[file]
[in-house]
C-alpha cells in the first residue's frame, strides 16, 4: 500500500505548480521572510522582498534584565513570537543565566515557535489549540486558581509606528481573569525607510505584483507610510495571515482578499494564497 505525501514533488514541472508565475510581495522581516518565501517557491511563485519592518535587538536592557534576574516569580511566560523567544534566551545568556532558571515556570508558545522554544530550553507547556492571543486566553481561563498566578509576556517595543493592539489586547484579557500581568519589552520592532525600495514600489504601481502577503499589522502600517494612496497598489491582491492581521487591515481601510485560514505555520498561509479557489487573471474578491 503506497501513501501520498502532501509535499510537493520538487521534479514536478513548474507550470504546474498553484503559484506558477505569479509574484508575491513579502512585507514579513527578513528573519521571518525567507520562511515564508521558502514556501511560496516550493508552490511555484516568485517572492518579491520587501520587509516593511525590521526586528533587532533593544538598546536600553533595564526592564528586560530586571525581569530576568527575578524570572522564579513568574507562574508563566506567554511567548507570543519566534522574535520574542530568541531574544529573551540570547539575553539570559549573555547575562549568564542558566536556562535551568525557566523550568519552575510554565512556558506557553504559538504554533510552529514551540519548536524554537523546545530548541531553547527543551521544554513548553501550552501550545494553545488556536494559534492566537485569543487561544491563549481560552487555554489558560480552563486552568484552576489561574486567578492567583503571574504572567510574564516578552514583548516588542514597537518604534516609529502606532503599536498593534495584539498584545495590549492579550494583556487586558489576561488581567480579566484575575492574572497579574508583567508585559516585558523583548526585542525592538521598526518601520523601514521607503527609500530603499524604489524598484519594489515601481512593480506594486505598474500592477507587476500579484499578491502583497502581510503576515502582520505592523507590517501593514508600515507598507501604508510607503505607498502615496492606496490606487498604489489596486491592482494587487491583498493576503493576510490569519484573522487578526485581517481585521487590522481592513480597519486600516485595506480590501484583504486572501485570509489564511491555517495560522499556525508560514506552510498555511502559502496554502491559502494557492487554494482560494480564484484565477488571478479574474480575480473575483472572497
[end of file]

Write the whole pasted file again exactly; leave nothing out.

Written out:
[in-house]
C-alpha cells in the first residue's frame, strides 16, 4: 500500500505548480521572510522582498534584565513570537543565566515557535489549540486558581509606528481573569525607510505584483507610510495571515482578499494564497 505525501514533488514541472508565475510581495522581516518565501517557491511563485519592518535587538536592557534576574516569580511566560523567544534566551545568556532558571515556570508558545522554544530550553507547556492571543486566553481561563498566578509576556517595543493592539489586547484579557500581568519589552520592532525600495514600489504601481502577503499589522502600517494612496497598489491582491492581521487591515481601510485560514505555520498561509479557489487573471474578491 503506497501513501501520498502532501509535499510537493520538487521534479514536478513548474507550470504546474498553484503559484506558477505569479509574484508575491513579502512585507514579513527578513528573519521571518525567507520562511515564508521558502514556501511560496516550493508552490511555484516568485517572492518579491520587501520587509516593511525590521526586528533587532533593544538598546536600553533595564526592564528586560530586571525581569530576568527575578524570572522564579513568574507562574508563566506567554511567548507570543519566534522574535520574542530568541531574544529573551540570547539575553539570559549573555547575562549568564542558566536556562535551568525557566523550568519552575510554565512556558506557553504559538504554533510552529514551540519548536524554537523546545530548541531553547527543551521544554513548553501550552501550545494553545488556536494559534492566537485569543487561544491563549481560552487555554489558560480552563486552568484552576489561574486567578492567583503571574504572567510574564516578552514583548516588542514597537518604534516609529502606532503599536498593534495584539498584545495590549492579550494583556487586558489576561488581567480579566484575575492574572497579574508583567508585559516585558523583548526585542525592538521598526518601520523601514521607503527609500530603499524604489524598484519594489515601481512593480506594486505598474500592477507587476500579484499578491502583497502581510503576515502582520505592523507590517501593514508600515507598507501604508510607503505607498502615496492606496490606487498604489489596486491592482494587487491583498493576503493576510490569519484573522487578526485581517481585521487590522481592513480597519486600516485595506480590501484583504486572501485570509489564511491555517495560522499556525508560514506552510498555511502559502496554502491559502494557492487554494482560494480564484484565477488571478479574474480575480473575483472572497